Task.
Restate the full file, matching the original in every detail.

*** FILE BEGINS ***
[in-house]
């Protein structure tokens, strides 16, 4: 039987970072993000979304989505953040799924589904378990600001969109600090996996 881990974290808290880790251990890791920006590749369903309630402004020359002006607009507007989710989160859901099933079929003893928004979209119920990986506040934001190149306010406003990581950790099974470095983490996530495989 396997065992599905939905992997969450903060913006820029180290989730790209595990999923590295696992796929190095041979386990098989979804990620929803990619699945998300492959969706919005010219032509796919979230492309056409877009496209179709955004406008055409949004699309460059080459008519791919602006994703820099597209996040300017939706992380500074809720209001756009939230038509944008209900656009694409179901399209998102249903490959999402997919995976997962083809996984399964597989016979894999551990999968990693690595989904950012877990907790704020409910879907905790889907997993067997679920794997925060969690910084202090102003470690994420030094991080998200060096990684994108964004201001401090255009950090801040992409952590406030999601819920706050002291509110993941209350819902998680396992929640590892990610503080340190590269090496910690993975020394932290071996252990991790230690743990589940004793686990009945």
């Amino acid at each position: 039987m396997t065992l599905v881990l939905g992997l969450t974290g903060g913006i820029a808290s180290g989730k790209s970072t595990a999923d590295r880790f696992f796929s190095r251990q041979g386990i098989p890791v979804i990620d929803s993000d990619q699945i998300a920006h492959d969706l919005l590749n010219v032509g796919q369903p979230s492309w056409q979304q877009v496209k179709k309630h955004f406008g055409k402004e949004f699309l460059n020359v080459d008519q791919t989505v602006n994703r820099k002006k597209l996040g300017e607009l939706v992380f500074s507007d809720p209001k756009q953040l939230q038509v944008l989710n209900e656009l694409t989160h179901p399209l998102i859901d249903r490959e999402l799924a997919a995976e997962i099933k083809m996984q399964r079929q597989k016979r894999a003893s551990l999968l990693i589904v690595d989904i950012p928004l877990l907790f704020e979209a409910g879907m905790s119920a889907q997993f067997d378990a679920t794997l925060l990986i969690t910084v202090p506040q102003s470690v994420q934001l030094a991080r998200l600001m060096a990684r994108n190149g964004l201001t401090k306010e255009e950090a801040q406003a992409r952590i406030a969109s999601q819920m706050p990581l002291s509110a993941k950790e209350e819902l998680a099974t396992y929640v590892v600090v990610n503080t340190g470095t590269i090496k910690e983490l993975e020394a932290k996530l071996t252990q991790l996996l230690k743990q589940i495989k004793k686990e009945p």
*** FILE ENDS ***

[in-house]
């Protein structure tokens, strides 16, 4: 039987970072993000979304989505953040799924589904378990600001969109600090996996 881990974290808290880790251990890791920006590749369903309630402004020359002006607009507007989710989160859901099933079929003893928004979209119920990986506040934001190149306010406003990581950790099974470095983490996530495989 396997065992599905939905992997969450903060913006820029180290989730790209595990999923590295696992796929190095041979386990098989979804990620929803990619699945998300492959969706919005010219032509796919979230492309056409877009496209179709955004406008055409949004699309460059080459008519791919602006994703820099597209996040300017939706992380500074809720209001756009939230038509944008209900656009694409179901399209998102249903490959999402997919995976997962083809996984399964597989016979894999551990999968990693690595989904950012877990907790704020409910879907905790889907997993067997679920794997925060969690910084202090102003470690994420030094991080998200060096990684994108964004201001401090255009950090801040992409952590406030999601819920706050002291509110993941209350819902998680396992929640590892990610503080340190590269090496910690993975020394932290071996252990991790230690743990589940004793686990009945």
């Amino acid at each position: 039987m396997t065992l599905v881990l939905g992997l969450t974290g903060g913006i820029a808290s180290g989730k790209s970072t595990a999923d590295r880790f696992f796929s190095r251990q041979g386990i098989p890791v979804i990620d929803s993000d990619q699945i998300a920006h492959d969706l919005l590749n010219v032509g796919q369903p979230s492309w056409q979304q877009v496209k179709k309630h955004f406008g055409k402004e949004f699309l460059n020359v080459d008519q791919t989505v602006n994703r820099k002006k597209l996040g300017e607009l939706v992380f500074s507007d809720p209001k756009q953040l939230q038509v944008l989710n209900e656009l694409t989160h179901p399209l998102i859901d249903r490959e999402l799924a997919a995976e997962i099933k083809m996984q399964r079929q597989k016979r894999a003893s551990l999968l990693i589904v690595d989904i950012p928004l877990l907790f704020e979209a409910g879907m905790s119920a889907q997993f067997d378990a679920t794997l925060l990986i969690t910084v202090p506040q102003s470690v994420q934001l030094a991080r998200l600001m060096a990684r994108n190149g964004l201001t401090k306010e255009e950090a801040q406003a992409r952590i406030a969109s999601q819920m706050p990581l002291s509110a993941k950790e209350e819902l998680a099974t396992y929640v590892v600090v990610n503080t340190g470095t590269i090496k910690e983490l993975e020394a932290k996530l071996t252990q991790l996996l230690k743990q589940i495989k004793k686990e009945p």